This course covers the recent development in blockchains, digital currencies, and related topics such as smart contracts. Perhaps Blockchain is one of the most significant innovations in the financial world since the advent of ledgers. The technology promises to solve major challenges in financial industry such as trust and reliability. This seminar explores the cutting-edge research in cryptocurrency and the technology behinds it from an economics perspective. We will look into advanced issues and challenges associated with the Blockchain technology. There is no prerequisite of the course, but solid economics or finance background (priority will be given to students who passed Corporate Finance or Behavioral Finance in the past) and some decent understanding of cryptocurrency is assumed. Please find DETAILS here.

 


Winter Term 2020

Prof. Dr. Stefan Trautmann

Lecture "Corporate Governance" (Bachelor, Deutsch)

Lecture

Tue

9.00

12.00

heiCONF

Tutorial

Thu

14.00

16.00

heiCONF

Prerequisites

 Suitable proficiency in German and English. The lecture and tutorials are held in German. The main text book is also German, but the additional literature is mainly written in English.

Description

Uber, Airbnb and co: Is this the end for yellow cabs and classic hotels? A large company reports a gigantic loss – of course the departing CEO still gets millions in bonuses on top of his base salary. Are there really no alternatives to exorbitant bonus payments? What are “say on pay” and “claw-back” clauses in management compensation schemes? As an employer: Which tasks should I delegate to my employees, which ones should I take care of myself? How do I make sure my employees work productively if monitoring them is difficult? How do I reduce the potential negative consequences of competitive or performance-based pay?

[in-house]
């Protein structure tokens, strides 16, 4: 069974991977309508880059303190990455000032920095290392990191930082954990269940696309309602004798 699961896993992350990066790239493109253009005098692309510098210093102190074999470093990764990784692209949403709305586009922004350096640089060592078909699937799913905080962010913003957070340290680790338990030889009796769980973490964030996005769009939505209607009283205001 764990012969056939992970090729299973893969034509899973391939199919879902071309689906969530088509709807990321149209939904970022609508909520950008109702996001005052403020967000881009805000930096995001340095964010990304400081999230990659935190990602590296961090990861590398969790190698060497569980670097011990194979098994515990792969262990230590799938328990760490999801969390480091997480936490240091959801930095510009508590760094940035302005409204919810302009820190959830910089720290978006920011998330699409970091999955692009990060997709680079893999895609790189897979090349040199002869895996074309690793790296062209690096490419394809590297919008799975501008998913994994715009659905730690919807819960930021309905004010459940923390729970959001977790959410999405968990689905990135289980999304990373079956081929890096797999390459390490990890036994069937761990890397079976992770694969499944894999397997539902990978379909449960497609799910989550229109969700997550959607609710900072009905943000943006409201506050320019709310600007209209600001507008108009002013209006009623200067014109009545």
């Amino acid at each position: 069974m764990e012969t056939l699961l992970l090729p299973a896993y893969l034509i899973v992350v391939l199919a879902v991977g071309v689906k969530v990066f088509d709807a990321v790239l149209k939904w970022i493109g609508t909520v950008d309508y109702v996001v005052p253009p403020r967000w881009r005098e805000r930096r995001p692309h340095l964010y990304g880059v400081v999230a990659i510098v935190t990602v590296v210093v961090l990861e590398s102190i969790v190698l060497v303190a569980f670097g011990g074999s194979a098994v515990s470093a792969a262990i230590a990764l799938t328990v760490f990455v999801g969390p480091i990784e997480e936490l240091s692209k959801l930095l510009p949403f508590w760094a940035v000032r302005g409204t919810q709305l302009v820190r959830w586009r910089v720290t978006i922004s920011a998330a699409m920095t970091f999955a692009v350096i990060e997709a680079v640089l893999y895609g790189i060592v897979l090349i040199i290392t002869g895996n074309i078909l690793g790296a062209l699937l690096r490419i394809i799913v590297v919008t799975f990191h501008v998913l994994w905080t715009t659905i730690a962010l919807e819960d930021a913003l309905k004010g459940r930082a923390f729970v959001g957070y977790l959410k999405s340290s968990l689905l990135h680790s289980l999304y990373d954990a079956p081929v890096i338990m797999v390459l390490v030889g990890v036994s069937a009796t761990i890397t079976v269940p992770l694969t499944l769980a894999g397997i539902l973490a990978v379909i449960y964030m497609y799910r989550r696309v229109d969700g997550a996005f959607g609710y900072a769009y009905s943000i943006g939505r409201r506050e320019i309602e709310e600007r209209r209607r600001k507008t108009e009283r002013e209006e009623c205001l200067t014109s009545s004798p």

First, we analyze relevant questions from the business world formally and then we discuss their empirics. The formal analysis closely follows the text book while the empirical part is based on publications from the field of economics and psychology. The goal is to link current academic research with the basic text book models.

Content

    Topics:
1.    The existence of organizations
2.    The role of monetary incentives; the principal-agent model
3.    Moral hazard with risk aversion
4.    Incentives, bonuses, and risky behavior in finance
5.    Team production, cooperation and coordination
6.    Organizational structures
7.    Contract theory and tournament incentives
8.    Participation and delegation
9.    Internal allocation of central resources
10.    Vertical (cross-hierarchy level) problems in organizations
11.    Horizontal (within-hierarchy level) problems in organizations
12.    Management problems, sabotage, workplace bullying, rat races
13.    The market for corporate governance
14.    Alternative types of business entities

Certificates

120 minute multiple choice exam in German

Results of the exam 2021-1

Results of the exam 2021-2

 

Literature